From the aMaternal and Child Health Program, bDepartment of Epidemiology and Biostatistics, School of Public Health, University of Maryland, College Park, MD; cDepartment of Epidemiology and Public Health, University of Maryland School of Medicine, Baltimore, MD; and dDepartment of Epidemiology, eDepartment of Biostatistics, Brown University School of Public Health, Providence, RI.

Background: Compelling evidence links maternal smoking during pregnancy with elevated risk of nicotine dependence among the offspring. However, no study to date has examined the maternal smoking during pregnancy-nicotine dependence link among sibling-pairs discordant for maternal smoking during pregnancy. We tested two hypotheses that, if supported, suggest that the maternal smoking during pregnancy-nicotine dependence link may be physiologically mediated.

Methods: Study participants were adult offspring of women enrolled in the Providence and Boston sites of the Collaborative Perinatal Project (1959-1966). Approximately 10% of these adult offspring (average age: 39.6 years) were enrolled in the New England Family Study (n = 1,783), a follow-up study that oversampled families with multiple siblings. Logistic regression models predicting maternal smoking during pregnancy risk on various prospectively collected smoking and marijuana use outcomes, including nicotine dependence, were fit using models that allowed between-mother effects of maternal smoking during pregnancy exposure to differ from within-mother effects. In the absence of significant effect heterogeneity, we calculated a combined estimate.

Results: Maternal smoking during pregnancy predicted progression from weekly smoking to nicotine dependence (odds ratio = 1.4 [95% confidence interval = 1.2, 1.8]), but not weekly smoking or progression to marijuana dependence.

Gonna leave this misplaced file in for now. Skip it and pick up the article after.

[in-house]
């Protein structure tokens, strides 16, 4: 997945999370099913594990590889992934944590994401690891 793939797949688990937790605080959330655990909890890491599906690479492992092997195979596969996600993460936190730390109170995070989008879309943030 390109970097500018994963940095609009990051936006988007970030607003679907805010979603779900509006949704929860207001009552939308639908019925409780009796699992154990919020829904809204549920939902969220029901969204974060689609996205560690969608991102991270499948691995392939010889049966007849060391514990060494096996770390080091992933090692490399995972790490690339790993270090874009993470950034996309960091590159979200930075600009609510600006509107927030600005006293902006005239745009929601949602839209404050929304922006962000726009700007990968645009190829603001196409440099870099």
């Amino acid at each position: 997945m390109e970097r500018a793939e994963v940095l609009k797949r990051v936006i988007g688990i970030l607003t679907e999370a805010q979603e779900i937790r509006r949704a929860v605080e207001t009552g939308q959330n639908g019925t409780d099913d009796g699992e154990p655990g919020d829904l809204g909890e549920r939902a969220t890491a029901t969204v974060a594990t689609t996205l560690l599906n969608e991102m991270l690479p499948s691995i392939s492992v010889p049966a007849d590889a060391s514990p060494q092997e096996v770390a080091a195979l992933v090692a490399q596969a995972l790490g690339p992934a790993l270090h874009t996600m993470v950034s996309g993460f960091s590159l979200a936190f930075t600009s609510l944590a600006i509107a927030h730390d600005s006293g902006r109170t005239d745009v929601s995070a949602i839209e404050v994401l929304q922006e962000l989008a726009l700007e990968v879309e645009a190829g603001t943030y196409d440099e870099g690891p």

Conclusions: Current evidence from sibling-pairs discordant for maternal smoking during pregnancy is consistent with previous reports of a dose-response association between maternal smoking during pregnancy and nicotine dependence, as well as of up-regulation of nicotine receptors among animals exposed to maternal smoking during pregnancy. Together, they provide support for the existence of a physiologically mediated link between maternal smoking during pregnancy and nicotine dependence.
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http://dx.doi.org/10.1097/EDE.0000000000000270DOI Listing
http://www.ncbi.nlm.nih.gov/pmc/articles/PMC4455876PMC
May 2015

Davis et al. respond.

Am J Public Health 2014 Sep 17;104(9):e2. Epub 2014 Jul 17.

Regina R. Davis, Sandra L. Hofferth, and Edmond D. Shenassa are with the Department of Family Science, Maternal and Child Health Program, University of Maryland School of Public Health, College Park. Regina R. Davis is also with the American Public Health Association, Washington, DC.

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http://dx.doi.org/10.2105/AJPH.2014.302073DOI Listing
http://www.ncbi.nlm.nih.gov/pmc/articles/PMC4151949PMC
September 2014

Gestational weight gain and risk of infant death in the United States.

Am J Public Health 2014 Feb 19;104 Suppl 1:S90-5. Epub 2013 Dec 19.